Address: MGL Fairfield House,
Binns Road,
Liverpool,
L7 9NE
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NCCE Primary programming and algorithms 1d course (CAS Liverpool Primary Community ) Friday Jan 17, 2020 from 9:00AM to 3:00PM
Organised by: Andrew ProcterAndrew Procter Hosted by: MGL
Andrew Procter
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Please note that this event is not one organised by Computing at School.
Should you wish to register for this event, you will be taken to a booking link on an external website.
Computing at School is not accountable for any aspect of the content or management of this event.

Programming and algorithms are fundamental to the primary computing curriculum. Algorithms are clear and unambiguous instructions to solve problems which can often be translated using a programming language for a computer to follow. By thinking computationally, children can harness the power of computers to extend their capabilities.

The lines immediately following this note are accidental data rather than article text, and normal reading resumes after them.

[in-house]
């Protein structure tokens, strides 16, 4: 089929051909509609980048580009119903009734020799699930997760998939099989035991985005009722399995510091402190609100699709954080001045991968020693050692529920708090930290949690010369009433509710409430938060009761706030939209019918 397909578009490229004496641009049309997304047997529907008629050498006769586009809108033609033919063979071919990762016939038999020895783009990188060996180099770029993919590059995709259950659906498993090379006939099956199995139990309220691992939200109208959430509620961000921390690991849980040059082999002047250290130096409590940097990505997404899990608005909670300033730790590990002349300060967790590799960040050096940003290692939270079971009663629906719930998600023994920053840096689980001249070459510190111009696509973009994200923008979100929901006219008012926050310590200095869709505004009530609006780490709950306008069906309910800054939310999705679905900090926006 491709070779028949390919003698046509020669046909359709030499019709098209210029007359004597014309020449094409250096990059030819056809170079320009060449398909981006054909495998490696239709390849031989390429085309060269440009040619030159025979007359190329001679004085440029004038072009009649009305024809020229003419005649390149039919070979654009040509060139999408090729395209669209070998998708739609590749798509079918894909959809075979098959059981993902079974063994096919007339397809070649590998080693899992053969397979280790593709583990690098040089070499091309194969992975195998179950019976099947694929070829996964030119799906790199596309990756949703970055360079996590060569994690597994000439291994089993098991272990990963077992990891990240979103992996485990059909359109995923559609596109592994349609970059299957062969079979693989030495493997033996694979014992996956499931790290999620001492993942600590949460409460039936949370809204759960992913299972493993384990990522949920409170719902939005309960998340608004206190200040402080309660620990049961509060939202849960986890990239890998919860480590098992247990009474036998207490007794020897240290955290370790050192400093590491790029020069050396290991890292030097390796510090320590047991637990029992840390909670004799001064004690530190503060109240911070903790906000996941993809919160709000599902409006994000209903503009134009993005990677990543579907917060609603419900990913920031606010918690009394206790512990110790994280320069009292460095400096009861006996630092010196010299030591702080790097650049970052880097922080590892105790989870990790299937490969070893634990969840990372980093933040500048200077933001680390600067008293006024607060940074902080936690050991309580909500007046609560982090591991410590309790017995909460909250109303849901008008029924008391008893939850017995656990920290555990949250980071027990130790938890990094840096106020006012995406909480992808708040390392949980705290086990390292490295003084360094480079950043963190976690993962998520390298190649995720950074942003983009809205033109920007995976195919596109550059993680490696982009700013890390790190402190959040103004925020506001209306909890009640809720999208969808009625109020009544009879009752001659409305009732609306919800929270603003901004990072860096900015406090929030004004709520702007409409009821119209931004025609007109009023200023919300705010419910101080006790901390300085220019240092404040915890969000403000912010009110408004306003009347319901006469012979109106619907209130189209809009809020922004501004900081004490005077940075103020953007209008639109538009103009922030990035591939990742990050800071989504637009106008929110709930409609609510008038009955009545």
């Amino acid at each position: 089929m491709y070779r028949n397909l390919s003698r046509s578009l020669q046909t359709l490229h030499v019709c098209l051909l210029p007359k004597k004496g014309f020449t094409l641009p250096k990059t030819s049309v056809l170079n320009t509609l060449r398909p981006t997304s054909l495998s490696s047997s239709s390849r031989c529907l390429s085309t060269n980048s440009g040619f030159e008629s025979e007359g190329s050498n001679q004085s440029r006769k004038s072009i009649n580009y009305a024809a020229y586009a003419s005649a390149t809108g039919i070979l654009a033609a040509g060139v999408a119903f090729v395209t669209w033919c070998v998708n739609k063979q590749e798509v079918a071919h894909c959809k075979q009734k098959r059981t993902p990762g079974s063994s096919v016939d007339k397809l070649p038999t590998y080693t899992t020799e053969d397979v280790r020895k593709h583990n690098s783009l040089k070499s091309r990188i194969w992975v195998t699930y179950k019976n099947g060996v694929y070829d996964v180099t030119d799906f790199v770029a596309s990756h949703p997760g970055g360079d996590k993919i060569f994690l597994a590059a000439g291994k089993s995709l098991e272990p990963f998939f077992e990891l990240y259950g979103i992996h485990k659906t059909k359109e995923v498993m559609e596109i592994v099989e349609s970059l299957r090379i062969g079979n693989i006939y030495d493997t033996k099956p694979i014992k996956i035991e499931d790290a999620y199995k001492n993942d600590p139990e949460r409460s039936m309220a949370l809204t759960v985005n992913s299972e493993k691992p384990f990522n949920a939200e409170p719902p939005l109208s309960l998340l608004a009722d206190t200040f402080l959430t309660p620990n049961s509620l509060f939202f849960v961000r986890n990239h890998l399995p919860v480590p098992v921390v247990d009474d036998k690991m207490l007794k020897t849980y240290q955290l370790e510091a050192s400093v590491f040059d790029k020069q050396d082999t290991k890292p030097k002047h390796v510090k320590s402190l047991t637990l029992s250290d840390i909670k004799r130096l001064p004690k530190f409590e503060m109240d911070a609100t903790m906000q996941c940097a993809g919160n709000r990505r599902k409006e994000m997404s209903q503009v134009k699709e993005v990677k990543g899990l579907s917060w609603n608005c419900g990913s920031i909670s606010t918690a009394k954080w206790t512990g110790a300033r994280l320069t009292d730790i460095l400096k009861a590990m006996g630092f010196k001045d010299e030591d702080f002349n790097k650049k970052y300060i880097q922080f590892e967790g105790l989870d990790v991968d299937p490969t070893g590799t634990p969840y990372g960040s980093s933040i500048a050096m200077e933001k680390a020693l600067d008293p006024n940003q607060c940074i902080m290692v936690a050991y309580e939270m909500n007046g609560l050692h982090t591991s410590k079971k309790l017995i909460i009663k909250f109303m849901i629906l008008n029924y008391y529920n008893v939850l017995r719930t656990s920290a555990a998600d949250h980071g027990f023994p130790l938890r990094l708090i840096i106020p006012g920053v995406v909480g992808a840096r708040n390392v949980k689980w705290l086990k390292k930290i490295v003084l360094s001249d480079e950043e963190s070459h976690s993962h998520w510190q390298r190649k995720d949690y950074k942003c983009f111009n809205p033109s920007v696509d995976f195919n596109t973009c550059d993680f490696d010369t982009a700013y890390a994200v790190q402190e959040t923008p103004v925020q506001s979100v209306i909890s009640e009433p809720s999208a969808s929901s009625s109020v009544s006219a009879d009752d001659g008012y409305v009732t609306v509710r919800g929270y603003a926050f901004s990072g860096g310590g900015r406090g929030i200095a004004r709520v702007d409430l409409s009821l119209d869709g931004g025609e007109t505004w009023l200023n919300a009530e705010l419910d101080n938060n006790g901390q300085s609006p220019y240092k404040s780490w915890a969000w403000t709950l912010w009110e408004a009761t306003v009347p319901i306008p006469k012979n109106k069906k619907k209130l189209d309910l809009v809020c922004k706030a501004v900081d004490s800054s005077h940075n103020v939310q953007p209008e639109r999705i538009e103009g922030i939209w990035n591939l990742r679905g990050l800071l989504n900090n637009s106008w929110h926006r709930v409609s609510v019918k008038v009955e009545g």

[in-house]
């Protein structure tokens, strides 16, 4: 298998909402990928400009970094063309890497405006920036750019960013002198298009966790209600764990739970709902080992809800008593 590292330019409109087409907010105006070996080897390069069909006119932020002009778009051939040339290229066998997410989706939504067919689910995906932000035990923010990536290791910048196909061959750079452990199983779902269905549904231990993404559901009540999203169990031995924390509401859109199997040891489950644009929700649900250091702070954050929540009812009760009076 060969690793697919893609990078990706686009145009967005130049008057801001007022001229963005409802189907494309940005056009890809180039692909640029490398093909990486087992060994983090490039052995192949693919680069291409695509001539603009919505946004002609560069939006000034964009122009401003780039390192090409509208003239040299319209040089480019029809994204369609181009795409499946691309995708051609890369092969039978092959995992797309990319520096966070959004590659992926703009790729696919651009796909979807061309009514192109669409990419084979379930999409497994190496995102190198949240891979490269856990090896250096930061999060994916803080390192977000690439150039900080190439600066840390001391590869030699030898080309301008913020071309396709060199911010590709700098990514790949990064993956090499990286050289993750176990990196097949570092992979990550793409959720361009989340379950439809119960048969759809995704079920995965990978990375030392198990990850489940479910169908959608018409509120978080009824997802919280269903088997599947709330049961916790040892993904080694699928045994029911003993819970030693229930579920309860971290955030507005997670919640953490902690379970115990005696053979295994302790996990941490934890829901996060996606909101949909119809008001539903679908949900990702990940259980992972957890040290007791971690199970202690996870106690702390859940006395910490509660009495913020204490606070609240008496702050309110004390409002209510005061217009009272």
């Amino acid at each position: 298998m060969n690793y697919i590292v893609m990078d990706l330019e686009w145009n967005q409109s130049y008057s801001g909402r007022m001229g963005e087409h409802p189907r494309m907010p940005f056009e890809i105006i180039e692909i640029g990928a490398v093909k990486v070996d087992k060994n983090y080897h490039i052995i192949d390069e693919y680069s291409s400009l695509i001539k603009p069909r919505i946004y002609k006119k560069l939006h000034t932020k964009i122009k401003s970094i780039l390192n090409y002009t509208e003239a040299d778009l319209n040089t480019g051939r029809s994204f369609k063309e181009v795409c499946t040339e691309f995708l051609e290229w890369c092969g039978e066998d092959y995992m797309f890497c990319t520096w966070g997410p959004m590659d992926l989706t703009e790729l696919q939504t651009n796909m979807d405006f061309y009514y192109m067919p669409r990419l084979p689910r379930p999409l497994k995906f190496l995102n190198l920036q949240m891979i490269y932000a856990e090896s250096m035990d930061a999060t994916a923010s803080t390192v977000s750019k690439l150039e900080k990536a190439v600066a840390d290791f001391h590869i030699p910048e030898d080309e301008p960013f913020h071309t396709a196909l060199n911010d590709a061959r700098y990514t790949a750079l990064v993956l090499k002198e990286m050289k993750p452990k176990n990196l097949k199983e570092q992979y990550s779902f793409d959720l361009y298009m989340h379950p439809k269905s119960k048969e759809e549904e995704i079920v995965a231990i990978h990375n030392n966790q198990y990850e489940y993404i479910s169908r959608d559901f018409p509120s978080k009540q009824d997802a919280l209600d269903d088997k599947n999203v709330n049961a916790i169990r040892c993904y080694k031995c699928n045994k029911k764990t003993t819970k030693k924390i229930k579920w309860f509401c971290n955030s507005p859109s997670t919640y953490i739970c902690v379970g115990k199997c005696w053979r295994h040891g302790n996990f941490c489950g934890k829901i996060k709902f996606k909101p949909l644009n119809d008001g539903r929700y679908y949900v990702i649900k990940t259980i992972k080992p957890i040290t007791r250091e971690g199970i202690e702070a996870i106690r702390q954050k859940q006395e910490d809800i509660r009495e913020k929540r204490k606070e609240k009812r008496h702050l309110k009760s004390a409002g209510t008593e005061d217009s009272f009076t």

During this one-day professional development, you will discover engaging and effective ways to help children use computational thinking. You will be equipped to develop their knowledge of how technology works, and the skills to make computers follow instructions in simple programs. A range of approaches will be explored, including ‘unplugged’ activities that require no computer, and multimedia activities that allow creativity and promote widespread engagement.

The professional development will highlight the differences and commonalities across Key Stages 1 and 2, helping all primary teachers to plan for age-appropriate learning while developing an understanding of progression through computing.

The first teacher to participate in this CPD, from each priority primary or priority all-through school, will attend for free and will be eligible for a bursary.

Outcomes You will be able to:

Discover a range of different teaching techniques that are supported by research, to improve how your school delivers lessons that use algorithms and programming.

Learn about debugging, sequence, repetition, selection and variable use and the common misconceptions that hinder pupil progress.

Come away with lots of resources that you can use to develop how teachers in your schools understand, plan and teach computing.

Understand what computational thinking is and how it affects teaching programming